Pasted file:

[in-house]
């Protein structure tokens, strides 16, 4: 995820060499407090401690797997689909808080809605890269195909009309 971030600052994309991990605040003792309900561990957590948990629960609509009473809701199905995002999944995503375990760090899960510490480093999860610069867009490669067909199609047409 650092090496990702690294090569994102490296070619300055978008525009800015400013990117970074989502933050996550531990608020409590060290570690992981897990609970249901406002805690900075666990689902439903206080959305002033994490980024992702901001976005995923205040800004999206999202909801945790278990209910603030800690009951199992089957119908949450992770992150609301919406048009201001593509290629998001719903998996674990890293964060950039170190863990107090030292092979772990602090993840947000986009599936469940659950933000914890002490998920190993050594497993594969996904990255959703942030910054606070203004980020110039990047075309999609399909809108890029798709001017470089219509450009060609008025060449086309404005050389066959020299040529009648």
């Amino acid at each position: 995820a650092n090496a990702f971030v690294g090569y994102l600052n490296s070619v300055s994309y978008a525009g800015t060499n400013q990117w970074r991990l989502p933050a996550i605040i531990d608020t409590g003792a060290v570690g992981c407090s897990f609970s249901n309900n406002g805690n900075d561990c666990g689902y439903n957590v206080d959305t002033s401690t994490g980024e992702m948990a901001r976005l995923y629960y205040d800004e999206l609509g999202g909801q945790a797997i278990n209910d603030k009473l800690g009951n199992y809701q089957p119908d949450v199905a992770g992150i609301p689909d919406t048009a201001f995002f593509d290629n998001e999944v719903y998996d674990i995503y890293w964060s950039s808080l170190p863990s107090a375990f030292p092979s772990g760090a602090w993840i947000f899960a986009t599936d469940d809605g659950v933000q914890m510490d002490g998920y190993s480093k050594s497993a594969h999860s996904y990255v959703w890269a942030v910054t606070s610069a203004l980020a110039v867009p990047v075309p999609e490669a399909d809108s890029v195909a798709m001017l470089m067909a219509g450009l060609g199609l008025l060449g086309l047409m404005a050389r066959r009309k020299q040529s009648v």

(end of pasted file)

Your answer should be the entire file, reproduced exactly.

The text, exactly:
[in-house]
């Protein structure tokens, strides 16, 4: 995820060499407090401690797997689909808080809605890269195909009309 971030600052994309991990605040003792309900561990957590948990629960609509009473809701199905995002999944995503375990760090899960510490480093999860610069867009490669067909199609047409 650092090496990702690294090569994102490296070619300055978008525009800015400013990117970074989502933050996550531990608020409590060290570690992981897990609970249901406002805690900075666990689902439903206080959305002033994490980024992702901001976005995923205040800004999206999202909801945790278990209910603030800690009951199992089957119908949450992770992150609301919406048009201001593509290629998001719903998996674990890293964060950039170190863990107090030292092979772990602090993840947000986009599936469940659950933000914890002490998920190993050594497993594969996904990255959703942030910054606070203004980020110039990047075309999609399909809108890029798709001017470089219509450009060609008025060449086309404005050389066959020299040529009648």
């Amino acid at each position: 995820a650092n090496a990702f971030v690294g090569y994102l600052n490296s070619v300055s994309y978008a525009g800015t060499n400013q990117w970074r991990l989502p933050a996550i605040i531990d608020t409590g003792a060290v570690g992981c407090s897990f609970s249901n309900n406002g805690n900075d561990c666990g689902y439903n957590v206080d959305t002033s401690t994490g980024e992702m948990a901001r976005l995923y629960y205040d800004e999206l609509g999202g909801q945790a797997i278990n209910d603030k009473l800690g009951n199992y809701q089957p119908d949450v199905a992770g992150i609301p689909d919406t048009a201001f995002f593509d290629n998001e999944v719903y998996d674990i995503y890293w964060s950039s808080l170190p863990s107090a375990f030292p092979s772990g760090a602090w993840i947000f899960a986009t599936d469940d809605g659950v933000q914890m510490d002490g998920y190993s480093k050594s497993a594969h999860s996904y990255v959703w890269a942030v910054t606070s610069a203004l980020a110039v867009p990047v075309p999609e490669a399909d809108s890029v195909a798709m001017l470089m067909a219509g450009l060609g199609l008025l060449g086309l047409m404005a050389r066959r009309k020299q040529s009648v």